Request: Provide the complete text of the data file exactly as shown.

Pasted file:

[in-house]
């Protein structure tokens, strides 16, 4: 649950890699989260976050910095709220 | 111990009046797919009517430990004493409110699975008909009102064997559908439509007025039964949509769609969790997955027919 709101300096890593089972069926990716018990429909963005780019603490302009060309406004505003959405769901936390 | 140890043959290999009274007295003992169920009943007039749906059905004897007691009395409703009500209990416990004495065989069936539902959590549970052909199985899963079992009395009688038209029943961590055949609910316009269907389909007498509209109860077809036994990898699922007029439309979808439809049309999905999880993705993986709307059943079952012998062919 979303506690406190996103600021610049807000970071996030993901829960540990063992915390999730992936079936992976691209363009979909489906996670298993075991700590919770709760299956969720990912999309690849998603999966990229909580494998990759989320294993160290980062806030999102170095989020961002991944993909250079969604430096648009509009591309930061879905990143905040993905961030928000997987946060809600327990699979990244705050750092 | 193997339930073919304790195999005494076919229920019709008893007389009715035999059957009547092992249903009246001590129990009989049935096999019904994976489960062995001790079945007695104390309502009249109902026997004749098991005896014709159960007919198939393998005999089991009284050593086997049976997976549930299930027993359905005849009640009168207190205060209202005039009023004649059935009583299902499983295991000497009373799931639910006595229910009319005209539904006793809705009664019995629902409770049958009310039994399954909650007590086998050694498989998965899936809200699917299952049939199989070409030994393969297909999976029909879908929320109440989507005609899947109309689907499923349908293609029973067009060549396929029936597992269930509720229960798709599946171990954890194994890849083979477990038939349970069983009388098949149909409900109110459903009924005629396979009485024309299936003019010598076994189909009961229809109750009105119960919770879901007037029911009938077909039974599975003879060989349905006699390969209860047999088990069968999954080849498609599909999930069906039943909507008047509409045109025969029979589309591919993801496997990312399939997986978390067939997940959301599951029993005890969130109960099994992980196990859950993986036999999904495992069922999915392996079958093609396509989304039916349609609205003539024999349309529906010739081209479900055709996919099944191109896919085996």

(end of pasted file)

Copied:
[in-house]
């Protein structure tokens, strides 16, 4: 649950890699989260976050910095709220 | 111990009046797919009517430990004493409110699975008909009102064997559908439509007025039964949509769609969790997955027919 709101300096890593089972069926990716018990429909963005780019603490302009060309406004505003959405769901936390 | 140890043959290999009274007295003992169920009943007039749906059905004897007691009395409703009500209990416990004495065989069936539902959590549970052909199985899963079992009395009688038209029943961590055949609910316009269907389909007498509209109860077809036994990898699922007029439309979808439809049309999905999880993705993986709307059943079952012998062919 979303506690406190996103600021610049807000970071996030993901829960540990063992915390999730992936079936992976691209363009979909489906996670298993075991700590919770709760299956969720990912999309690849998603999966990229909580494998990759989320294993160290980062806030999102170095989020961002991944993909250079969604430096648009509009591309930061879905990143905040993905961030928000997987946060809600327990699979990244705050750092 | 193997339930073919304790195999005494076919229920019709008893007389009715035999059957009547092992249903009246001590129990009989049935096999019904994976489960062995001790079945007695104390309502009249109902026997004749098991005896014709159960007919198939393998005999089991009284050593086997049976997976549930299930027993359905005849009640009168207190205060209202005039009023004649059935009583299902499983295991000497009373799931639910006595229910009319005209539904006793809705009664019995629902409770049958009310039994399954909650007590086998050694498989998965899936809200699917299952049939199989070409030994393969297909999976029909879908929320109440989507005609899947109309689907499923349908293609029973067009060549396929029936597992269930509720229960798709599946171990954890194994890849083979477990038939349970069983009388098949149909409900109110459903009924005629396979009485024309299936003019010598076994189909009961229809109750009105119960919770879901007037029911009938077909039974599975003879060989349905006699390969209860047999088990069968999954080849498609599909999930069906039943909507008047509409045109025969029979589309591919993801496997990312399939997986978390067939997940959301599951029993005890969130109960099994992980196990859950993986036999999904495992069922999915392996079958093609396509989304039916349609609205003539024999349309529906010739081209479900055709996919099944191109896919085996």